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  • Writer's pictureKelsey Scism

Why We Worship In Between the Prayers and the Answers

There was something Hannah wanted more than anything in the world—a baby. So much so that she went to the temple to beg God for a son. This wasn’t just a prayer she recited, a long shot, a God, I sort of kind of want this prayer. No. “In her deep anguish Hannah prayed to the Lord, weeping bitterly” (1 Samuel 1:10).

I can imagine Hannah on her knees crying and praying. I imagine it was an ugly cry—the kind that distorts your face, turns your skin blotchy red, causes bags to swell under your eyes and snot to run down your face. Eli, the priest, noticed Hannah praying—her tears and her lips moving without sound—and confronted her thinking she was drunk.

She wasn’t drunk; she was desperate and hurting.

Hannah explained to him that she was there pouring out her soul before the Lord (1 Samuel 1:15). That was all the explanation Eli needed, he understood. He understood her longing and her pain and her desire for a son. He replied, “Go in peace, and may the God of Israel grant you what you have asked of him” (v. 17). And she left.

But it’s what Hannah did the next morning that really speaks to me. The morning AFTER pouring her heart out, begging for a son, but BEFORE God visibly moved even an inch on her behalf. She went back to the temple and worshipped the Lord.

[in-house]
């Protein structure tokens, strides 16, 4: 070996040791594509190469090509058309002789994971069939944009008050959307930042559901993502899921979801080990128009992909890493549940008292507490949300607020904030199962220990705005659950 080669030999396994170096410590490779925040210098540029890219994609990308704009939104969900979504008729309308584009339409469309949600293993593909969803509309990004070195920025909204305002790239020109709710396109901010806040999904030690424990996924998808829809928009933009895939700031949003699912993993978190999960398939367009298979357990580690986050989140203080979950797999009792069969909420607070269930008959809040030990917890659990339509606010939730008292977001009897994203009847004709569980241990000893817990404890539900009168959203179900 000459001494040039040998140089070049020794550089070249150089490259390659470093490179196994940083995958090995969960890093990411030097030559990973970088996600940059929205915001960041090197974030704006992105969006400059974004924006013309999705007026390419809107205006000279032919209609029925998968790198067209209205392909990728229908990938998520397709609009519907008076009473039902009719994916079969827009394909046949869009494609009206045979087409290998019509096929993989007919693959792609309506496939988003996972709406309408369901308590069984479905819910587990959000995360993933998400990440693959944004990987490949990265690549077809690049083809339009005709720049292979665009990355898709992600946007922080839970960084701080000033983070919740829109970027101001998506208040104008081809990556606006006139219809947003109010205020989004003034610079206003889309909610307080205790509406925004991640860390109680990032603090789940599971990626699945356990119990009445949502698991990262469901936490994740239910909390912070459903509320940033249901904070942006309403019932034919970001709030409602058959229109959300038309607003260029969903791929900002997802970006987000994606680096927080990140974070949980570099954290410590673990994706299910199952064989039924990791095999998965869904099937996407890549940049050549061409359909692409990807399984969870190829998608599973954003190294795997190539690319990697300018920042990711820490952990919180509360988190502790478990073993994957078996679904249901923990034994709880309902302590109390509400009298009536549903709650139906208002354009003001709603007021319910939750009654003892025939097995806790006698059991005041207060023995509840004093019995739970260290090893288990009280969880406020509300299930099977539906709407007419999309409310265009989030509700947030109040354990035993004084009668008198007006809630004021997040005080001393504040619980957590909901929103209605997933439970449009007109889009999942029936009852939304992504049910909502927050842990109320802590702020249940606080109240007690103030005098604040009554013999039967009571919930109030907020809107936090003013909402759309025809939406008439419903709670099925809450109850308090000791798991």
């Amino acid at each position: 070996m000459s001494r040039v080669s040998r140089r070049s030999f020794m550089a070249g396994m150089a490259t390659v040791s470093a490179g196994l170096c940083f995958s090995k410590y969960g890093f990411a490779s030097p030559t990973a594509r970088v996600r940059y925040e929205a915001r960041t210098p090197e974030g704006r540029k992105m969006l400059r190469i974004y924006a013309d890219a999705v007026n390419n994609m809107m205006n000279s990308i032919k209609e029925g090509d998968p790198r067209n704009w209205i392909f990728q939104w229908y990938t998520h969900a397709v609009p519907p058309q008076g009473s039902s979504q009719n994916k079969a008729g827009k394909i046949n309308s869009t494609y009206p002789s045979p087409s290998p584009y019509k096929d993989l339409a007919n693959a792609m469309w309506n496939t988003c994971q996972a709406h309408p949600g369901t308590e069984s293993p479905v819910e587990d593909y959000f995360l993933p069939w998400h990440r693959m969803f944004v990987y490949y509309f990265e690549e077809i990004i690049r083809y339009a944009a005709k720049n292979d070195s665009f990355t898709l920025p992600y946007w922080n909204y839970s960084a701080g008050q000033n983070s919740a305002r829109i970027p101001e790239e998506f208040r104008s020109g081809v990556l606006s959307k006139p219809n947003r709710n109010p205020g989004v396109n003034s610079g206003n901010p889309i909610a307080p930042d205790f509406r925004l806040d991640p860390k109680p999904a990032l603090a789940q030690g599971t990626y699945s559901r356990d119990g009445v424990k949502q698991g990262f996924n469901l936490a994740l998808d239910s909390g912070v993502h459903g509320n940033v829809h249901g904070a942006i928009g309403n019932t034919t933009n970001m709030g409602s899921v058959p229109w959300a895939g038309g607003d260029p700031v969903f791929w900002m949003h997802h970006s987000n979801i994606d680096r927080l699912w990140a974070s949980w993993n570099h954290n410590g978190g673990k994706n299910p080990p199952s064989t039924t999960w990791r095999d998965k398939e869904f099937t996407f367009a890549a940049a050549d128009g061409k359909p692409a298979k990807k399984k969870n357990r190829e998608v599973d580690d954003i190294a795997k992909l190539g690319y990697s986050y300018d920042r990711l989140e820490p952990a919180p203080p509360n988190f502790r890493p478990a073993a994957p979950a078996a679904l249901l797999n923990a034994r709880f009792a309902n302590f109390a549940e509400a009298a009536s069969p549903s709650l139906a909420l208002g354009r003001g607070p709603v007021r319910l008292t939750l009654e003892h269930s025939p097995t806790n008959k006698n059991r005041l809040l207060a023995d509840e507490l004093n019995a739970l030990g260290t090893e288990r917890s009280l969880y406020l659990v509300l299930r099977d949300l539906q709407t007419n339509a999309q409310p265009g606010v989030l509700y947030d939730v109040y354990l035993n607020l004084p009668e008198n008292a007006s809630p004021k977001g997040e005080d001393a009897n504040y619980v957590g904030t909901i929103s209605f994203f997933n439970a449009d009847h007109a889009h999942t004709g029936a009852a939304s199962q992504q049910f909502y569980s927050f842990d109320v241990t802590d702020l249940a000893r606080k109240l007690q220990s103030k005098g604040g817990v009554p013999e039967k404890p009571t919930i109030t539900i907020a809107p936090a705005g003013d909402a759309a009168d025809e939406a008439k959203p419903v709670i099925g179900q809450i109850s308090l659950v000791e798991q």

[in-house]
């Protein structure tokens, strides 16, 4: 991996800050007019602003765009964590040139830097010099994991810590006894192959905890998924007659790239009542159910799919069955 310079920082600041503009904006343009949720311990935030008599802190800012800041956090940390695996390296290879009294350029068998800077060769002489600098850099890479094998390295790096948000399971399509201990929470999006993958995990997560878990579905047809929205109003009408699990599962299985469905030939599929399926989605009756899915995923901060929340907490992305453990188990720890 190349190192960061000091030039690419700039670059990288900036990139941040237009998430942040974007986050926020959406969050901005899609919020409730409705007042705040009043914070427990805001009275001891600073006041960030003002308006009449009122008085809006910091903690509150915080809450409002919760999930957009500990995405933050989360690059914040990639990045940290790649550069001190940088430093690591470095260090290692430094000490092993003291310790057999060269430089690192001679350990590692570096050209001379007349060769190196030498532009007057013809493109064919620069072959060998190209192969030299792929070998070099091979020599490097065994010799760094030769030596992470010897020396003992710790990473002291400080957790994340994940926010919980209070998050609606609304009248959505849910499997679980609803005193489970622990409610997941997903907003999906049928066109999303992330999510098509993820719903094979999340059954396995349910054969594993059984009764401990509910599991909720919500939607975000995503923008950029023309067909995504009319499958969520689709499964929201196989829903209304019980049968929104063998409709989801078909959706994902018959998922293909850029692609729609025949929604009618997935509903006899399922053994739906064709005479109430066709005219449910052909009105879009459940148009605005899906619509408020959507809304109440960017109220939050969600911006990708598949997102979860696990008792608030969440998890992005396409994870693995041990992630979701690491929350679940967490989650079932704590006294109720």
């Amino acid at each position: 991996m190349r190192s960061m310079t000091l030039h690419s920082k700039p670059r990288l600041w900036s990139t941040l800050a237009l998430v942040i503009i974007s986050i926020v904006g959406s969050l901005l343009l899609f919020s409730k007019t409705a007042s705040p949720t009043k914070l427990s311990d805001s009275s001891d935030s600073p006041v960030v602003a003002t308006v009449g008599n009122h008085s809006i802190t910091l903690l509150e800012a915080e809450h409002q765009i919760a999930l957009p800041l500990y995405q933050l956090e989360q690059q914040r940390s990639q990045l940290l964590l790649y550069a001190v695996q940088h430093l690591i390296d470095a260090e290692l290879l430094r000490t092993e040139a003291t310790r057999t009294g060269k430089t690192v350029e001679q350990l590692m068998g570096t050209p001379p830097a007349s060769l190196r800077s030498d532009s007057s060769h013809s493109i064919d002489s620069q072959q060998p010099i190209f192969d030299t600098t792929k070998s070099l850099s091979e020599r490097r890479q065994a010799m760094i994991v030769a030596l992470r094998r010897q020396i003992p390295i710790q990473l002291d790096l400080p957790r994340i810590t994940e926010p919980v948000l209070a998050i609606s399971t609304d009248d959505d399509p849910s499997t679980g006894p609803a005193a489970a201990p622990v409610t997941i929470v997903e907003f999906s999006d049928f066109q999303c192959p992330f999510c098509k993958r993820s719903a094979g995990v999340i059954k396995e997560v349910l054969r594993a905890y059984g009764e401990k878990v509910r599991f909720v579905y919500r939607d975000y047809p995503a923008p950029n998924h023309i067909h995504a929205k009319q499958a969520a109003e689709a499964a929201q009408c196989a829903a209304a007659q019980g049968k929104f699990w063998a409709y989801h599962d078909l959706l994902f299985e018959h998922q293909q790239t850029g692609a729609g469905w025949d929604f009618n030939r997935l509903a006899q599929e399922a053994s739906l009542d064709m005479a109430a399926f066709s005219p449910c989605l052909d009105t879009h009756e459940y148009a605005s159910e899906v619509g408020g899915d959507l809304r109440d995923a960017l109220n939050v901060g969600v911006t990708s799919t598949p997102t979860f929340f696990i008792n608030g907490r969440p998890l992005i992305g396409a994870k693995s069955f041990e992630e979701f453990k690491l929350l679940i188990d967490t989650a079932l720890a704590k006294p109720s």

She worshipped.

Hannah didn’t wait until God did as she asked to worship Him, she did so right there in the in-between.

Maybe you’re stuck in that in-between. Maybe you’ve been pouring out your heart for so long that you no longer have tears to cry. Maybe you’ve just begun to pray but you're not sure what to do next.

I think Hannah gives us the answer. You worship.

Worshipping in the in-between shows trust in God, that no matter what happens (or doesn’t) you will worship. It displays faith that even while you wait, God is working ALL things together for your good. It reveals who God is, that even though you have not yet received what you long for (and may never), He is still worthy of worship.

If you find yourself in the in-between—the space after the prayers but before the answers—may the Holy Spirit give you strength to lift your heart and hands in worship like Hannah.

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